## The One With the Graphing Project Page (Number 2)

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Admittedly, I’m not backwards planning this summer unit as well as I’d like to. We spend Fridays working on a summative-esque project page. Last week, we used real data to make graphs. This week was supposed to be more of a focus on using linear functions to make predictions, but we ended spending a worthwhile day making a table and then a graph from a situation. (I also wish we’d done something with equations, but that’s for another time).

Photo: Student work. This kiddo was rather stymied because the (correctly scaled) axes made her graph too small to see the change over time. So we worked to redraw the axes (growing by 5 instead of 10).

What do you observe? What do you wonder?

## The One with the Extension

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Our school/summer program works with a wide range of prior student knowledge. As such, I feel like teachers sometimes talk about whether they feeling stronger supporting students with interrupted education or students who need more of a challenge (the two extremes of the spectrum). For whatever reason, I often think of myself who is (mildly) better at supporting students who are struggling.

So I’m pretty pleased with how Wednesday’s extension went. We started with a 3 Reads problem that I’ve done before (the first one I ever wrote and, surprisingly, one of the strongest ones I’ve taught). It ties in pretty well with the content we’re studying right now – linear functions and volume. Most of the class tried to figure out how many boxes there were be if a certain number of boxes kept appearing every day. The one group that was farther ahead got yardsticks and had to estimate if all the boxes would fit on the third floor, which involved actual estimating and modeling (if you think I’m letting kiddos out into the hallway to roam free during last period, you might be confused).

Photo: Student answer sheet and calculations: What do you observe? What do you wonder?

## The One with the Linear Representations Scaffold

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One thing I’m finding, 3 weeks (to the day) into summer school, is that when in doubt, lean on your routines (I’m fairly certain I read this in Carl Oliver’s blog, to give credit where credit is due). We have about 5 weeks with 50 minute classes, so there is not much time to teach or to plan (let alone condense everything into a cohesive, project-based unit that may or may not sync with the biology class next door).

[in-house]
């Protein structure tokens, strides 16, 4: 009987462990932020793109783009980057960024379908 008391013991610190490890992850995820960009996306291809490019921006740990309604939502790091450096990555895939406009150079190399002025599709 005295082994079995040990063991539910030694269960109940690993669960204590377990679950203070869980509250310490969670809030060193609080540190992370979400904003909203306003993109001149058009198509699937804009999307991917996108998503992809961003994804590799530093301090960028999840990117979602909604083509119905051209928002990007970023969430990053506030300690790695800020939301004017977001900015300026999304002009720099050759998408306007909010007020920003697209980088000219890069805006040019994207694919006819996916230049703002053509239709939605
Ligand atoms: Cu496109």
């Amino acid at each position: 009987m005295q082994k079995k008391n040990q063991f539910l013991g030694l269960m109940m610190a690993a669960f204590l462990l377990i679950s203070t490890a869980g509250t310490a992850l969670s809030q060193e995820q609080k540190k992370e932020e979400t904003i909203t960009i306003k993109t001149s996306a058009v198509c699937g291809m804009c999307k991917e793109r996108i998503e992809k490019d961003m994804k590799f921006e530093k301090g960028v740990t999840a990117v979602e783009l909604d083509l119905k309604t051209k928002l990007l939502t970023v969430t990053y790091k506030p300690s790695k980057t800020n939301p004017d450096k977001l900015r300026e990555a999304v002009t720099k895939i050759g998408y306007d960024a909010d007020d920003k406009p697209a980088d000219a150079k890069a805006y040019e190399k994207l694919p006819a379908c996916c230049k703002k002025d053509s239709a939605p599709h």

It’s taken me a while to remember this, and to get back into it.

I do recall that one of the structures that was most successful from our linear functions unit is the multiple representations paper (It says “Different Representations” on the actual paper and that is how the kiddos largely refer to it. Change it? Leave it? The eternal dilemma…)

For some reason, the kiddos love this one. There’s enough to talk about, there are different sections, and (added benefit of teaching summer school to some awesome multilinguals, many of whom I taught some portion of the year to) enough kiddos know something about the things that we’re seeing that most kiddos have some access to the content but still need to practice what goes where in the table or why we don’t just put the y-numbers from the table on the y-axis.

I’m also fairly certain that only our school talks about “Figure X” as I had to stop class and review it every time. It’s sometimes a bit too complicated for my tastes, anyway (but makes a nice stretch point).

Photo: Different Representations Paper

What do you notice? What do you wonder?